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Thursday, July 17, 2008

Lies and the Lying Liars That Cut Deals With Them


Gary, we need to have a talk.

Quoth The Tennessean:

Doug Bergeron, a California-based Canadian investor and entrepreneur and
president of DGB Investments, was among those to whom Del Biaggio tried to
market a share of the Predators.

Bergeron said Del Biaggio told him in December that
National Hockey League Commissioner Gary Bettman's office had given special
permission for Del Biaggio to buy a share of the team without being subjected to
all the scrutiny the league usually gives to prospective owners. Del Biaggio
told him the commissioner's office did not require him to show audited financial
statements before it approved him.
If that wasn't fun enough, here's the verbage straight from Bergeron's mouth.

Boots bragged to me that he was able to convince Bettman's office to overlook
the need for his audited financial statements because
it was too
much work

Not that I needed to say it but, emphasis mine in that quote.

Too much work? Really? So, let's run down Herr Bettman's magic hit list of wonderment:

Tradition? Hates it.

Canada? Hates it. A little less so now that they make money, but still, not a fan.

Fiesty Canadian billionaire geniuses? Hates them.

Doing his job? Not a big fan.

Finding the easy way out every time?

Oh hell yeah!

I know, I'd rather be writing about fun hockey news, but this nonsense is too much to ignore.

Ladies and gentlemen - your commissioner. The garden variety weasel:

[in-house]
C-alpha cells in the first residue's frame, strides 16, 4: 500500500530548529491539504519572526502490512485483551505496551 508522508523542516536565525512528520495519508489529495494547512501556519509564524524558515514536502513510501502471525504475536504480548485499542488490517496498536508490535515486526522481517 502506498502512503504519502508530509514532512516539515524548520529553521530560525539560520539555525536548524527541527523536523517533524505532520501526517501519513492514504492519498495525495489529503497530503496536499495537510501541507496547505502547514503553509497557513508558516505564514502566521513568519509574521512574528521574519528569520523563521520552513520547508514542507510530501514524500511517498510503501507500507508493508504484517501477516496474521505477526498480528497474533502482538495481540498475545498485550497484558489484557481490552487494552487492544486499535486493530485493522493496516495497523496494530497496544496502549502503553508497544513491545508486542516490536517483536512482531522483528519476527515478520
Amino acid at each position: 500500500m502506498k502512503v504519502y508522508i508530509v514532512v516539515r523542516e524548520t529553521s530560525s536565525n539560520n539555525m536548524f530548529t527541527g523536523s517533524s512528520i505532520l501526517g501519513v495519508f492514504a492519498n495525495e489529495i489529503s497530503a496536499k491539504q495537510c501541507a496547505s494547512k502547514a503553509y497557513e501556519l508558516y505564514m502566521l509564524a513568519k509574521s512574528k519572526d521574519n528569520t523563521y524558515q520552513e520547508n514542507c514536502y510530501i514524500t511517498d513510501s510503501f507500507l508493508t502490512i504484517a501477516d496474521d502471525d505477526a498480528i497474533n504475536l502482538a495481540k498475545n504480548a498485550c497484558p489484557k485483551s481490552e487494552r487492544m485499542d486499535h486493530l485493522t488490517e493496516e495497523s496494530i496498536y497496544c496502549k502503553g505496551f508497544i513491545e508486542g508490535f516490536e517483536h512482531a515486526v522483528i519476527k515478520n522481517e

To be somewhat fair to Bettman, the facts unleashed in this story out of The Tennessean are quite damning of Boots Del Biaggio and his terrible management of money and ability to massage other people and glad hand his way into getting involved with the Nashville investment group and making others believe he was awash in cash.

This makes Bettman one of many who got fooled by Del Biaggio and would normally lend itself to feeling bad for him and others, like the Nashville Metropolitan Council, who took it on the chin from this scumbag.

Nashville Metro, however, is only a victim because Gary's backroom dealing with a friend by convenience (convenience in that his name wasn't Jim Balsillie) made it all possible. After all, The Tennessean makes this point as clear as day:

Metro had such confidence in the thoroughness of the NHL's vetting process that
it relied heavily on the league and the chief lender, CIT Group, to do the
financial vetting of the prospective Predators owners.
This says a lot about what happens when you fish out the work you should be doing for yourself and it's a lesson that isn't lost on the Metro Council now, I'm sure.

The point being here that the NHL goes through a painstaking process to approve new owners and they've got a pretty good recent history of turning down verified big money people that want to buy teams. Jim Balsillie wasn't the first billionaire to get shot down for the Pittsburgh Penguins, Dallas Mavericks owner Mark Cuban got it too.

Bettman opened the door here though. Do not forget this.

By skirting the process and speed delivering Boots to not only make sure that the Predators didn't go anywhere but also to shut out Balsillie, Bettman nearly commits to the self-fulfilling prophecy in that the Predators may not have much time left in the city of Nashville. Nashville and their investors were at least smart enough to get legally binding assurances and protection from anything that might go wrong in the process, but the fact is, this team is in trouble again and this time, the league and Gary Bettman are doing them no favors by mishandling their dealings.

What a nightmare.

Bettman should be ashamed of himself for this, but he's already put Deputy Commissioner Bill Daly to work spinning the company line that they dotted every "I" and crossed every "T" in the process, but thankfully, we know better thanks to the words from Doug Bergeron.

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